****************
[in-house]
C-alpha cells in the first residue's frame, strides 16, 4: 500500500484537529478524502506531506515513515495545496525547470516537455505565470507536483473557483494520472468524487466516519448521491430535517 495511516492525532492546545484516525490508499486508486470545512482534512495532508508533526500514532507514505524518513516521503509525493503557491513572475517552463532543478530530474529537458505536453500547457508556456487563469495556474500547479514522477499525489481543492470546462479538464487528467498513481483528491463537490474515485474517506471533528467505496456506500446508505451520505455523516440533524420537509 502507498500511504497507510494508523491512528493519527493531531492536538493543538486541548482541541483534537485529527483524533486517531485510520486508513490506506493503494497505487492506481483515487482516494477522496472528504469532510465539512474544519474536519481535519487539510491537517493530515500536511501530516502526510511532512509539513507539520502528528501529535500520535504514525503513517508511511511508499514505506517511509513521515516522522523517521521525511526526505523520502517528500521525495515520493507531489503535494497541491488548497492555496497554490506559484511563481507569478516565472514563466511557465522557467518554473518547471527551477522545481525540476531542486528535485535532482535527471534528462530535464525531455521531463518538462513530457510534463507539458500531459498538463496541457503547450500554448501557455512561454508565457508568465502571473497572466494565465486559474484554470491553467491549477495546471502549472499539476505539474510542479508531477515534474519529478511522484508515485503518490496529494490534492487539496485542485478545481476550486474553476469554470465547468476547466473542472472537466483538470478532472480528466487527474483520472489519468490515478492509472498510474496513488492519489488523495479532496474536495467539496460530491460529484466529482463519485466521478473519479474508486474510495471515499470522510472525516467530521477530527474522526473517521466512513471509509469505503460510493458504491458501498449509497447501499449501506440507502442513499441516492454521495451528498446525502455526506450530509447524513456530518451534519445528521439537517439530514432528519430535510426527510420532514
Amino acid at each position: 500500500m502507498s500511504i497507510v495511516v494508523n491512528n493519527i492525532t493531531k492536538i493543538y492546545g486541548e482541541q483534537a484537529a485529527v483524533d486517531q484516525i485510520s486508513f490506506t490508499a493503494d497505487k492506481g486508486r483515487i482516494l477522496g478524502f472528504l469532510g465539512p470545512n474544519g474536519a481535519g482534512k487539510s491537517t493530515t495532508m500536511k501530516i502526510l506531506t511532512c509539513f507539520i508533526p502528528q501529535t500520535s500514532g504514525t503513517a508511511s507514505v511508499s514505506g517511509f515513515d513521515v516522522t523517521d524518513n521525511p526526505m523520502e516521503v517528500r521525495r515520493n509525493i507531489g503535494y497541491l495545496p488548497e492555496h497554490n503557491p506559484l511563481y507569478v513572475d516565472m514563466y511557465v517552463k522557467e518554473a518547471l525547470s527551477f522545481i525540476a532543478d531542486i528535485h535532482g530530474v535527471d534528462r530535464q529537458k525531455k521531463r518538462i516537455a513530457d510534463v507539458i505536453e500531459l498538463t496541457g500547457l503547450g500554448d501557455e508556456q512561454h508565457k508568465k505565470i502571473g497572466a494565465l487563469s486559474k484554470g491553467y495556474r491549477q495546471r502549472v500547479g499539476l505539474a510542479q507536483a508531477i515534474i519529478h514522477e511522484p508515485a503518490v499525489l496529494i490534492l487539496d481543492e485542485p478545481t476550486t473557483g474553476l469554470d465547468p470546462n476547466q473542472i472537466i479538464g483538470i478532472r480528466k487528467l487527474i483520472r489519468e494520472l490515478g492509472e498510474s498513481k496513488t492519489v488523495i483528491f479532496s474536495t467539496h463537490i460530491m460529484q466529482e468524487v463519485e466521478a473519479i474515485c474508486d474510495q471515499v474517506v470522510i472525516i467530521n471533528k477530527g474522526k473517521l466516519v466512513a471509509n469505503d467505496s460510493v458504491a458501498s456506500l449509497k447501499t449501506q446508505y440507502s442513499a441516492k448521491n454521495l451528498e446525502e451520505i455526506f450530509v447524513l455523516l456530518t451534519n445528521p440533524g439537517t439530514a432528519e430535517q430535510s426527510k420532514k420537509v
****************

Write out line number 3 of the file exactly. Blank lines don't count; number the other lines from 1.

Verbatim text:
Amino acid at each position: 500500500m502507498s500511504i497507510v495511516v494508523n491512528n493519527i492525532t493531531k492536538i493543538y492546545g486541548e482541541q483534537a484537529a485529527v483524533d486517531q484516525i485510520s486508513f490506506t490508499a493503494d497505487k492506481g486508486r483515487i482516494l477522496g478524502f472528504l469532510g465539512p470545512n474544519g474536519a481535519g482534512k487539510s491537517t493530515t495532508m500536511k501530516i502526510l506531506t511532512c509539513f507539520i508533526p502528528q501529535t500520535s500514532g504514525t503513517a508511511s507514505v511508499s514505506g517511509f515513515d513521515v516522522t523517521d524518513n521525511p526526505m523520502e516521503v517528500r521525495r515520493n509525493i507531489g503535494y497541491l495545496p488548497e492555496h497554490n503557491p506559484l511563481y507569478v513572475d516565472m514563466y511557465v517552463k522557467e518554473a518547471l525547470s527551477f522545481i525540476a532543478d531542486i528535485h535532482g530530474v535527471d534528462r530535464q529537458k525531455k521531463r518538462i516537455a513530457d510534463v507539458i505536453e500531459l498538463t496541457g500547457l503547450g500554448d501557455e508556456q512561454h508565457k508568465k505565470i502571473g497572466a494565465l487563469s486559474k484554470g491553467y495556474r491549477q495546471r502549472v500547479g499539476l505539474a510542479q507536483a508531477i515534474i519529478h514522477e511522484p508515485a503518490v499525489l496529494i490534492l487539496d481543492e485542485p478545481t476550486t473557483g474553476l469554470d465547468p470546462n476547466q473542472i472537466i479538464g483538470i478532472r480528466k487528467l487527474i483520472r489519468e494520472l490515478g492509472e498510474s498513481k496513488t492519489v488523495i483528491f479532496s474536495t467539496h463537490i460530491m460529484q466529482e468524487v463519485e466521478a473519479i474515485c474508486d474510495q471515499v474517506v470522510i472525516i467530521n471533528k477530527g474522526k473517521l466516519v466512513a471509509n469505503d467505496s460510493v458504491a458501498s456506500l449509497k447501499t449501506q446508505y440507502s442513499a441516492k448521491n454521495l451528498e446525502e451520505i455526506f450530509v447524513l455523516l456530518t451534519n445528521p440533524g439537517t439530514a432528519e430535517q430535510s426527510k420532514k420537509v